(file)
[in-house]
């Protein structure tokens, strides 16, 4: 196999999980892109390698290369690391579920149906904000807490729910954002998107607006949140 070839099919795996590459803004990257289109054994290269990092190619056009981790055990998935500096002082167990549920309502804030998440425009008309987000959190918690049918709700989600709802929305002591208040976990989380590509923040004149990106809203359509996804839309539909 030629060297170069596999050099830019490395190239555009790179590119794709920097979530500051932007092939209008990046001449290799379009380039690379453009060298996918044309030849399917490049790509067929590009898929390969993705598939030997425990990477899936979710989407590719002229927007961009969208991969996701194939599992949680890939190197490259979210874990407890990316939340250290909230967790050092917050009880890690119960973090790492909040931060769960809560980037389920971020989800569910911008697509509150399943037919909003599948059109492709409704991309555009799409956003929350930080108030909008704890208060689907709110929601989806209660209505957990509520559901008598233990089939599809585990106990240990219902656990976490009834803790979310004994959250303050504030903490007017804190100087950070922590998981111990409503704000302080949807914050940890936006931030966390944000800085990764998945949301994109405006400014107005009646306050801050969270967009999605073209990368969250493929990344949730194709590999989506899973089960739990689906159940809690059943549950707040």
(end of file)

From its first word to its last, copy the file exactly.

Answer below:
[in-house]
């Protein structure tokens, strides 16, 4: 196999999980892109390698290369690391579920149906904000807490729910954002998107607006949140 070839099919795996590459803004990257289109054994290269990092190619056009981790055990998935500096002082167990549920309502804030998440425009008309987000959190918690049918709700989600709802929305002591208040976990989380590509923040004149990106809203359509996804839309539909 030629060297170069596999050099830019490395190239555009790179590119794709920097979530500051932007092939209008990046001449290799379009380039690379453009060298996918044309030849399917490049790509067929590009898929390969993705598939030997425990990477899936979710989407590719002229927007961009969208991969996701194939599992949680890939190197490259979210874990407890990316939340250290909230967790050092917050009880890690119960973090790492909040931060769960809560980037389920971020989800569910911008697509509150399943037919909003599948059109492709409704991309555009799409956003929350930080108030909008704890208060689907709110929601989806209660209505957990509520559901008598233990089939599809585990106990240990219902656990976490009834803790979310004994959250303050504030903490007017804190100087950070922590998981111990409503704000302080949807914050940890936006931030966390944000800085990764998945949301994109405006400014107005009646306050801050969270967009999605073209990368969250493929990344949730194709590999989506899973089960739990689906159940809690059943549950707040």